An e-friend responds to Beinart:
Traditional conservatives, of course, said the same thing. But traditional conservatives were as immodest about the redemptive power of capitalism as liberals were about the redemptive power of government. What distinguished the early neocons was their skepticism about both.
What? Beinart surely knows better than this. The redemptive power of capitalism? Since when were Kirk, Weaver, et al preaching the redemptive power of capitalism? Supply siders can certainly be accused of this, but traditionalists? Please.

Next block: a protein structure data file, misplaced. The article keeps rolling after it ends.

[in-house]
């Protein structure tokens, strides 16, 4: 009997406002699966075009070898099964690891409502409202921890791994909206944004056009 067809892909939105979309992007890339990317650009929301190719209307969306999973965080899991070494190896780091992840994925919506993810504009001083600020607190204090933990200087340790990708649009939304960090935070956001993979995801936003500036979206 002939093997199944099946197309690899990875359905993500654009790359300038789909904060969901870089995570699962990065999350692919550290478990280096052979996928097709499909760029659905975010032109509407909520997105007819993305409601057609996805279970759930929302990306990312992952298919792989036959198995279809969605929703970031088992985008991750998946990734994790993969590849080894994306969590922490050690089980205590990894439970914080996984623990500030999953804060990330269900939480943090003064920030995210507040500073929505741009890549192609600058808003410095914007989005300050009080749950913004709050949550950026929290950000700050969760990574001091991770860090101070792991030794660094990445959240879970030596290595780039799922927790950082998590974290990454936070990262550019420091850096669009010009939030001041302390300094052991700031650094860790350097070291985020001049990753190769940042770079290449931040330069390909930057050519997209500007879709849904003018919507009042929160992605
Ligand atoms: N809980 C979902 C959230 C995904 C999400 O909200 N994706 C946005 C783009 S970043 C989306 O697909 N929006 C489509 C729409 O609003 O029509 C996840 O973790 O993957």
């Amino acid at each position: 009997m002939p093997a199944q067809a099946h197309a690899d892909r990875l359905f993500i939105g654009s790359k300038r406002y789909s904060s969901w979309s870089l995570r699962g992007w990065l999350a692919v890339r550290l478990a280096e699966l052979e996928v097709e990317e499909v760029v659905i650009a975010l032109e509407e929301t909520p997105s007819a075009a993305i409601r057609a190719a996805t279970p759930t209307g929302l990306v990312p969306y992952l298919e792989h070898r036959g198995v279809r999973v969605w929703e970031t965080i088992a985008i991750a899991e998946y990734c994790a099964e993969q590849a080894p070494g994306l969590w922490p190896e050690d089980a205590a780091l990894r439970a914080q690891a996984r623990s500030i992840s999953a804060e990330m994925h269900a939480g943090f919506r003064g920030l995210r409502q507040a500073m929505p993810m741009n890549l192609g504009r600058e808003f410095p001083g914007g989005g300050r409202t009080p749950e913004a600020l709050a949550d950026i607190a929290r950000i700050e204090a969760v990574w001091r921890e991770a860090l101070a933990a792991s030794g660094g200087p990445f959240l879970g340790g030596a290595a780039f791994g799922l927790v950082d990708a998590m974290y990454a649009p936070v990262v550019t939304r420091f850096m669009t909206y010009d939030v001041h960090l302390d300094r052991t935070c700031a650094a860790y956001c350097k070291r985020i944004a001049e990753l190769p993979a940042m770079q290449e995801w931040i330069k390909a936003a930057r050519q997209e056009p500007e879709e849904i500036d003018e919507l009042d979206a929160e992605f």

Me: This is a fair point, but I think the problem is that there are a lot of people who were once “new conservatives” we now call “traditional conservatives.” And it is difficult to speak about these various branches without conflating different people or their thought and losing some nuance in the process. Also, I think it is fair to say that Buckley, Meyer and other pioneers of the modern conservative movement were full-throated champions of free-enterprise (and Buckley still is). Whether they thought it had “redemptive power” is another issue. I doubt that Buckley would have objected to Irving Kristol’s slogan “two cheers for capitalism,” for example.